Here are three tips you can apply to improve your prose right now.
1. Excise “at the end of the day…”
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How many times have you seen this phrase, “at the end of the day,” used to introduce a summary, or preface an important point, often with resignation? “at the end of the day” is a classic example of “throat clearing,” where a writer uses a phrase to work up to their main point. The phrase has been so overused in speech and in print it’s become a cliché. In the spirit of “omitting needless words,” excise “at the end of the day” from your speech and writing. Get straight to the point. Readers and listeners will appreciate your respect for their time and attention.
2. Avoid clichés like the plague
As you develop your voice, clarity follows originality. Sometimes, if we’re tired, or feeling a little lazy, we might resort to a well-worn cliché like the following to make a point:
Don’t upset the apple cart.
Let’s get down to brass tacks.
She sticks out like a sore thumb.
Avoid clichés like the plague.
But, what do you really mean to say when you use a cliché? Is it truly the accepted meaning behind the cliché? Instead of using an old, tired phrase to convey your idea, choose clear, plain language:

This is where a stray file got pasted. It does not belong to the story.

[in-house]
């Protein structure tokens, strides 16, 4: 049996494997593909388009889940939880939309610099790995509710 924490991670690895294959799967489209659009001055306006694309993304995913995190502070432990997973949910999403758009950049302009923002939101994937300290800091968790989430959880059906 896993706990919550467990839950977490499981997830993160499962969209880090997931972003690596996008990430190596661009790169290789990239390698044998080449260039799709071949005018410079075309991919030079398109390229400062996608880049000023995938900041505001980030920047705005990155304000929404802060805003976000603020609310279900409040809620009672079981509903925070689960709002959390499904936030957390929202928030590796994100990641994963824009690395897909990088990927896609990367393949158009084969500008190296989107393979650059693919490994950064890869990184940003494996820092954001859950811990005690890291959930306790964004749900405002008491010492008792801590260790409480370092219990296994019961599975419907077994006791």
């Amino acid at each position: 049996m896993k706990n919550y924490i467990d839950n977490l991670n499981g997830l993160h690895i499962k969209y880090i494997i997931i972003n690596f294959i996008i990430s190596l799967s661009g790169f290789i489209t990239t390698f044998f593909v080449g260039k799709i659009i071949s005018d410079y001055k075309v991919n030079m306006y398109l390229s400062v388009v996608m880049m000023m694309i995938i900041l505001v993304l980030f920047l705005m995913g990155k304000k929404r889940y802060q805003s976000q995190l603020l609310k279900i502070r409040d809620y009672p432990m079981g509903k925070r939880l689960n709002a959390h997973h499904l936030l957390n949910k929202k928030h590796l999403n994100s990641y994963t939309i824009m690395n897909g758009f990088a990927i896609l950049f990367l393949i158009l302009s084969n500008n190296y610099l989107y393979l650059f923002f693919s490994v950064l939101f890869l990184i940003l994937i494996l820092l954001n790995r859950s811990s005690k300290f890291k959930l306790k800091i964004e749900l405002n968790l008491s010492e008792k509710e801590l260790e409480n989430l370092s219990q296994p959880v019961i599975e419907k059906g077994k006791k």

Don’t upset the apple cart. (Maintain the status quo.)
Let’s get down to brass tacks. (Let’s get to the point.)
Her hairstyle sticks out like a sore thumb. (Her hairstyle is unique.)
Avoid clichés like the plague. (Avoid clichés.)
3. Beware of redundancy
Redundancies are sneaky and require vigilance. To help expose redundancies, consider the purpose of each word you write. Are two words doing the same job? That’s a redundancy.
Consider, “past history” or “exact same” or “plan ahead.” Both words in each pairing say the same thing. For concision, choose one. To help you to identify redundancies, here’s a list of 200 common ones.
Have you fallen into any of these writing traps? I do, all the time. True confession: on composing the redundancy section I had originally written, “extra vigilance” and “both words in each pairing say exactly the same thing.” Whoops.
That’s why self-editing is as important as composition in the writing process.